DRG neurons were dissected from E15.5 embryos and were cultured as described above in the presence of BGP-15 (10 µM) or PBS. For fixed imaging of the cytoskeleton, cultures were incubated with a solution of 4% paraformaldehyde and 0.2% glutaraldehyde for 10 min at room temperature, treated with 1 mg/mL sodium borohydride for 15 min, permeabilized with 0.1% Triton X-100 for 5 min, and labeled with Tuj-1 and Alexa Fluor 594 phalloidin. Quantification of axon extension was derived from overnight cultures that were fixed at the same time. All neurons in a well were counted, and the percent that extended outside each field of view versus those that were contained within the field of view was noted. Time-lapse imaging was executed at 63× magnification using transmitted light over 5 min, with images taken every 5 s. Any displacement of the lamellipodium over the 5 min was characterized as forward movement. To quantify growth cone morphology, the number of filopodia in a defined ROI (a 30-µm diameter circle centered over the leading edge of the growth cone) was counted, and their length was measured. To count the number of branches extending off the primary axon, quantification was limited to the first 50 µm of the axon just distal to the soma. All imaging was performed on a TCS SP8 confocal microscope with a 63× objective. Quantification was carried out using ImageJ, and statistical significance was determined from the one-way ANOVA and Student’s t test.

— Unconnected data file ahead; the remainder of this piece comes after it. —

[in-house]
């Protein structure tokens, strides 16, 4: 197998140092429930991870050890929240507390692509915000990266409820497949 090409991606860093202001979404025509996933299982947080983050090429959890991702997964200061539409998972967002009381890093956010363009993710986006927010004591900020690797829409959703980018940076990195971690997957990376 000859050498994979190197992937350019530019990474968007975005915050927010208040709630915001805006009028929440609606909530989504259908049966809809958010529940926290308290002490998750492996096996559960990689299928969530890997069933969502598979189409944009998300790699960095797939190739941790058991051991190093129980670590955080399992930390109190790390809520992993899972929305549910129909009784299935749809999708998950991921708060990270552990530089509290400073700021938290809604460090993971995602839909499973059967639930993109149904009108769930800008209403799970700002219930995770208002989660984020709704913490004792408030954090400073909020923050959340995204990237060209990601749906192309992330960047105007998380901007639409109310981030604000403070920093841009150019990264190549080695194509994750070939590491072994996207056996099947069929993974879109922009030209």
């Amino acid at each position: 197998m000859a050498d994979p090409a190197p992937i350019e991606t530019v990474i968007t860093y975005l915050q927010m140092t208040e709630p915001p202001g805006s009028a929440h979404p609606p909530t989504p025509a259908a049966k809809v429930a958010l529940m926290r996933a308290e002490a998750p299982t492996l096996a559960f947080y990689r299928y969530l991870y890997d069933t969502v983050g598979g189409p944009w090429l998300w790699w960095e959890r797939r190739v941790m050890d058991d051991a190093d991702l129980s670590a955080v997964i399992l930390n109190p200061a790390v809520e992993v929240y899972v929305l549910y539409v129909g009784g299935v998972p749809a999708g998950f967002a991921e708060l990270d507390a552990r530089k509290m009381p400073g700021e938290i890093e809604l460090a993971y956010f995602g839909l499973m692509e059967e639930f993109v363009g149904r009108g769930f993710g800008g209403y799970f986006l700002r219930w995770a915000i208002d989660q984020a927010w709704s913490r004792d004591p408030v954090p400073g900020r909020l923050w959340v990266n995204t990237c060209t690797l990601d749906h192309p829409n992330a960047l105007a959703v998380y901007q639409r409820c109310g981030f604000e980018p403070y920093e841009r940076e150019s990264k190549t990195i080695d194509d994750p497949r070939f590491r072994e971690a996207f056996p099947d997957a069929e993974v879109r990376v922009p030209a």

In Vitro Survival Assay.